The present invention has advantages over the prior art hearing aid transducers in that the present transducer may be implanted easily without the problems associated with the piezoelectric transducer disclosed in U.S. Pat. No. 5,277,694 and be implanted with respect to a bony portion of the skull. In addition, by providing an electromagnetic transducer, the frequency response of the present transducer is improved especially at low frequencies of the hearing range so that adequate hearing loudness is achieved despite the low operating electrical voltages required in such implants.

More specifically, in one preferred embodiment, one wall of the housing may be made to vibrate and may be formed as a vibratory membrane with a vibratory component attached to the side of the membrane inside the housing and the coupling element connected to the side of the membrane outside the housing.

The housing is preferably made to be hermetically sealed and biocompatible. The preferred embodiment is advantageously made cylindrical and has one peripheral wall and two circular end walls which run essentially parallel to one another. One of the two circular end walls forms the vibratory membrane while the other circular end wall can be integrally joined to the peripheral wall of the housing.

Also in the preferred embodiment, both the vibratory component and also the coupling element are attached essentially at the center of the vibratory membrane. A vibratory component which may be a permanent magnet, is connected to the side of the membrane inside the housing. An electromagnetic element such as a coil is permanently attached within the housing and is operable to cause vibration of the permanent magnet.

In addition, the permanent magnet may be made as a magnetic pin and the electromagnetic component may be made as a ring coil with a center opening where the vibratory component such as the magnetic pin may be positioned. This yields a transducer with an especially small mass which is moved to create the vibration which promptly and accurately reflect changes in the electrical signal applied to the electromagnetic element.

A preferred embodiment of this invention is described below with reference to the attached drawings.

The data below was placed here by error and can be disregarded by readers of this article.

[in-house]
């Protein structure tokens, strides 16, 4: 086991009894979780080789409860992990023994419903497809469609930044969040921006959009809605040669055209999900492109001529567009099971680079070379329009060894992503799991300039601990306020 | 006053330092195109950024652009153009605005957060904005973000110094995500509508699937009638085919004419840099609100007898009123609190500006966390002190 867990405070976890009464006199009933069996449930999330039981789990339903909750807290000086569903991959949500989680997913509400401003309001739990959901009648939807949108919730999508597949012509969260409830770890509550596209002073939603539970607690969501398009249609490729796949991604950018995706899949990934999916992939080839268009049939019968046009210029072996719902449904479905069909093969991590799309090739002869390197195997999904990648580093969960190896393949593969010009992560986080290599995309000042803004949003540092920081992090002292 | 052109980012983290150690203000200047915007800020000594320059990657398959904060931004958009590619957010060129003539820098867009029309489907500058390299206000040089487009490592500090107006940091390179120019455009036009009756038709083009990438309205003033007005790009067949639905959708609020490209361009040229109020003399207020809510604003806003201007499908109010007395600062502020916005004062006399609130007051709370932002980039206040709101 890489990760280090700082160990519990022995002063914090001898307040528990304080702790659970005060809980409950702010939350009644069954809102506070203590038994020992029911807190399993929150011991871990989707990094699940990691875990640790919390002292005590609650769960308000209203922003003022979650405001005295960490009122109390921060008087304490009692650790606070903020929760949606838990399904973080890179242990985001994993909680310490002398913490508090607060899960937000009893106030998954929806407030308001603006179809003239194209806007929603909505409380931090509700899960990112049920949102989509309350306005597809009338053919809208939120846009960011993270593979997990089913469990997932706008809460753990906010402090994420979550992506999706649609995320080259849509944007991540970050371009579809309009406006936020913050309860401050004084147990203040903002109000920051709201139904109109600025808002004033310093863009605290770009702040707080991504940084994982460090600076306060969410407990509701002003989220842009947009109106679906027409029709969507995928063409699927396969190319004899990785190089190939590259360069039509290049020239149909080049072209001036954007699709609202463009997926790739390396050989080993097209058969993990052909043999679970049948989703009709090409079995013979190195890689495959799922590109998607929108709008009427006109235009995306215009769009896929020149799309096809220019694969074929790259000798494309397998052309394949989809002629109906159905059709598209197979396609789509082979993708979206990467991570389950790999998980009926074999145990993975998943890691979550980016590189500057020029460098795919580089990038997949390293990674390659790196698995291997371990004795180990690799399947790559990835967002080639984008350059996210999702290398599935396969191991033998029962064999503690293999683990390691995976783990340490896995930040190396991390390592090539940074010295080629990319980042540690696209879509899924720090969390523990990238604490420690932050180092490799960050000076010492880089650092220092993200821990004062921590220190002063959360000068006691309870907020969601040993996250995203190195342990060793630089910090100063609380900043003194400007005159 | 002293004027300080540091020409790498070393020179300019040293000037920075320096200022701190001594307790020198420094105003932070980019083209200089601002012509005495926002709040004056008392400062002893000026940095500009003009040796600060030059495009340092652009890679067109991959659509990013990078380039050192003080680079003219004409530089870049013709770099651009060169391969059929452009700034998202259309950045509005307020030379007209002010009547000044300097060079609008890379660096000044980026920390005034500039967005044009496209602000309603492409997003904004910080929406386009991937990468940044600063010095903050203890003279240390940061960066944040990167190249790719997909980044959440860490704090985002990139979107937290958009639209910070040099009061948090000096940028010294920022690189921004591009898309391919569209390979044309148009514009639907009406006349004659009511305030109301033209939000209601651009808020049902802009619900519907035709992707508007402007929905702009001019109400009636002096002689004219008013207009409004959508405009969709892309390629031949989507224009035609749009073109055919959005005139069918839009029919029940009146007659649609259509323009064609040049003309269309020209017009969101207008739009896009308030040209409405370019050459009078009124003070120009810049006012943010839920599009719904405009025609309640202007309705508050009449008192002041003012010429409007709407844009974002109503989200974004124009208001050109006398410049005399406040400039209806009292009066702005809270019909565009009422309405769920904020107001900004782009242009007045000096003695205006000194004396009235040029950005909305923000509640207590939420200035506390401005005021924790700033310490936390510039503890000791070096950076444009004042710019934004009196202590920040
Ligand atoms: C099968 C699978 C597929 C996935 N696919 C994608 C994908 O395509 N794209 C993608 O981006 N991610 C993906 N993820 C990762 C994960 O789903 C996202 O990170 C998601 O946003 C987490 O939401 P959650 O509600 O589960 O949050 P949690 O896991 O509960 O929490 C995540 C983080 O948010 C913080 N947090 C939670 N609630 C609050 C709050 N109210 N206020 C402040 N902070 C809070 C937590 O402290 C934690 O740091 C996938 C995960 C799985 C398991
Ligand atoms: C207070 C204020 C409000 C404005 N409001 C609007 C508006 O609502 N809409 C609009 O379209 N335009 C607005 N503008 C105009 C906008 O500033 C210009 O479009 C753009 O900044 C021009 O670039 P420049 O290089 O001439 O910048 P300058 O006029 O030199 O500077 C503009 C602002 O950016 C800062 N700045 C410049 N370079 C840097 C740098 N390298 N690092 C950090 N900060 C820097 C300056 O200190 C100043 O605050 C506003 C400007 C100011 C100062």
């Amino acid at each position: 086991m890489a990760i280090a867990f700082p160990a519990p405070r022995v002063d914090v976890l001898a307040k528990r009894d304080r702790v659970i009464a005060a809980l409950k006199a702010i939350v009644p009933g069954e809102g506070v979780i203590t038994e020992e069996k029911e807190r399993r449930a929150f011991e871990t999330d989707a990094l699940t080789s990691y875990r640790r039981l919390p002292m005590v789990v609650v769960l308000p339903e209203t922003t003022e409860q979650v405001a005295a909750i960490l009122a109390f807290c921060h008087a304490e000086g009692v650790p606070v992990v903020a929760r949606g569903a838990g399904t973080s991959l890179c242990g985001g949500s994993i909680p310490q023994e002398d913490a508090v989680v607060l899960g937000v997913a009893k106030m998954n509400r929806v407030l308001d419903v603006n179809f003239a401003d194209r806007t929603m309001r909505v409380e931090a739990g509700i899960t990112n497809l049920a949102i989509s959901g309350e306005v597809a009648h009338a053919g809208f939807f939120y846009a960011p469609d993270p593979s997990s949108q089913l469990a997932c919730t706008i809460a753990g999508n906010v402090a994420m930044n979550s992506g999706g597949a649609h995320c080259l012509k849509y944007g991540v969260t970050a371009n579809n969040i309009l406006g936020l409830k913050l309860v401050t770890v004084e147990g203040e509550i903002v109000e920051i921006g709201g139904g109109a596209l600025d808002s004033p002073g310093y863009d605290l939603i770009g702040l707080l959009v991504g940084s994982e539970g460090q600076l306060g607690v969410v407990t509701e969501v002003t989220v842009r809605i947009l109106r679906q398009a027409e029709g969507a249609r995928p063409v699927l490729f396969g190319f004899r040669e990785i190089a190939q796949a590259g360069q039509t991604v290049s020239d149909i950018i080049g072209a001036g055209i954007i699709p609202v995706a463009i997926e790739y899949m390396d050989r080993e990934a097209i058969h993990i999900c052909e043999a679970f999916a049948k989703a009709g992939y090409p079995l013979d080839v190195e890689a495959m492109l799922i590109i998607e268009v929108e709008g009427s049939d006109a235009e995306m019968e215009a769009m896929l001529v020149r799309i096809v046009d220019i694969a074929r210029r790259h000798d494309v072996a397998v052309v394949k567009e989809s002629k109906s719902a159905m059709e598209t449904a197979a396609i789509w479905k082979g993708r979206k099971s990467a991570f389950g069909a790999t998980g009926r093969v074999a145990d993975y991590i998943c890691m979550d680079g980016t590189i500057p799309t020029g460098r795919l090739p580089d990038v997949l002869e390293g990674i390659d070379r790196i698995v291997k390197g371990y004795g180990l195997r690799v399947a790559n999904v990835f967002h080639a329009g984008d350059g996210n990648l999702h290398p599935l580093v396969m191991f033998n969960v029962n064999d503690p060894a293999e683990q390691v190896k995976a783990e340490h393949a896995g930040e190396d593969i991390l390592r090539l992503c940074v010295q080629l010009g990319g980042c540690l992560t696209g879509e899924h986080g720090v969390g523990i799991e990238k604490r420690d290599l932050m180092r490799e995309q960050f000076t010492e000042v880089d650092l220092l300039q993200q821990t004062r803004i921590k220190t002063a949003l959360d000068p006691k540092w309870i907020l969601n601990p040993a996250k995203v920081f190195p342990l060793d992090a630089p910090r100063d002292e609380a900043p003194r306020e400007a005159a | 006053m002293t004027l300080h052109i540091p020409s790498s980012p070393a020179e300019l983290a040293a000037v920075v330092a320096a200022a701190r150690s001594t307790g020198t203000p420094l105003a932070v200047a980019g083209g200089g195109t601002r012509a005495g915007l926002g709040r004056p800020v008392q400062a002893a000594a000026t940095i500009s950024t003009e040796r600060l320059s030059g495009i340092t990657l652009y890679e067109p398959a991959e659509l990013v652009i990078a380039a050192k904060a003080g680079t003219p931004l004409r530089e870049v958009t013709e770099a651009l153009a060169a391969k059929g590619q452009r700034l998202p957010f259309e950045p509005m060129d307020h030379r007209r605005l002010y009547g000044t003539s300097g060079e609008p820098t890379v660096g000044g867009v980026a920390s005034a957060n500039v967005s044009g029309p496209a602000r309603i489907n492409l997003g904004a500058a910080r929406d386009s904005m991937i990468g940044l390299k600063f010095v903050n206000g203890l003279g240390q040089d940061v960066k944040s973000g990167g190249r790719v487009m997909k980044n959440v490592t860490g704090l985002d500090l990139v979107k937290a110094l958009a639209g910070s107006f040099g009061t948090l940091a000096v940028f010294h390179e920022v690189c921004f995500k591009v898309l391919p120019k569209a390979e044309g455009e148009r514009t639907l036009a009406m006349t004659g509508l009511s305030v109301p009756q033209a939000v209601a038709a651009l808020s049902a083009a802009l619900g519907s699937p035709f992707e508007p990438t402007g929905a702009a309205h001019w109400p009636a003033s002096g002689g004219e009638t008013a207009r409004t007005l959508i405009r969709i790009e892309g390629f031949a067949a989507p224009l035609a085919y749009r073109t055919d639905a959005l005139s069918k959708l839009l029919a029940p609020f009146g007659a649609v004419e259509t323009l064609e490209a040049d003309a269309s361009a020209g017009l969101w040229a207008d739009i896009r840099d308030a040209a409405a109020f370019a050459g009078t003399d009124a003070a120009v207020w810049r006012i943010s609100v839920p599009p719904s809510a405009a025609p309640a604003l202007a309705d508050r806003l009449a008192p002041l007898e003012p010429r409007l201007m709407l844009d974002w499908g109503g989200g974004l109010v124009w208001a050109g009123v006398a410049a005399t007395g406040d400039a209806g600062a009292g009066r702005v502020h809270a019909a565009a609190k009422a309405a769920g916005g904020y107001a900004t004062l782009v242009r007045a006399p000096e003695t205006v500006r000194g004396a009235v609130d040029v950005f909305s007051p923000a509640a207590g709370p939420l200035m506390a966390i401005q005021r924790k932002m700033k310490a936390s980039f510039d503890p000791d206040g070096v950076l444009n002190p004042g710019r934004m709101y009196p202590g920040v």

BRIEF DESCRIPTION OF THE DRAWINGS

FIG. 1 shows a sectional view of a transducer in accordance with the preferred embodiment of the present invention.

FIG. 2 shows a sectional view of a human ear with an implanted hearing aid including a transducer in accordance with the present invention as illustrated in FIG. 1.

DETAILED DESCRIPTION OF THE INVENTION

FIG. 1 shows an implantable transducer arrangement for a hearing aid for direct mechanical excitation of the middle or inner ear including an electromechanical transducer 10 in accordance with the preferred embodiment of the present invention. A detector, such as a microphone 58 (as shown in FIG. 2), may be provided and is preferably implanted to receive the sound. As FIG. 1 illustrates, the transducer 10 is equipped with a hermetically sealed, biocompatible cylindrical housing 14. The housing 14 is preferably made of metal, for example, titanium, niobium, tantalum, iridium or their alloys and is filled with an inert gas 16. The housing 14 has one peripheral wall 11 and two circular end walls 12 and 18 which are substantially perpendicular to the peripheral wall 11. In this embodiment, the end wall 12 may be integrally joined to the peripheral wall 11 of the housing. The end wall 18 of the housing 14 is made as a thin vibratory membrane 18 with a coupling element 20 fixedly attached to the side of the vibratory membrane 18 outside the housing 14. The coupling element 20 is preferably welded or cemented to the center of the vibratory membrane 18 and provides mechanical vibrational coupling to the middle ear ossicle or directly to the inner ear.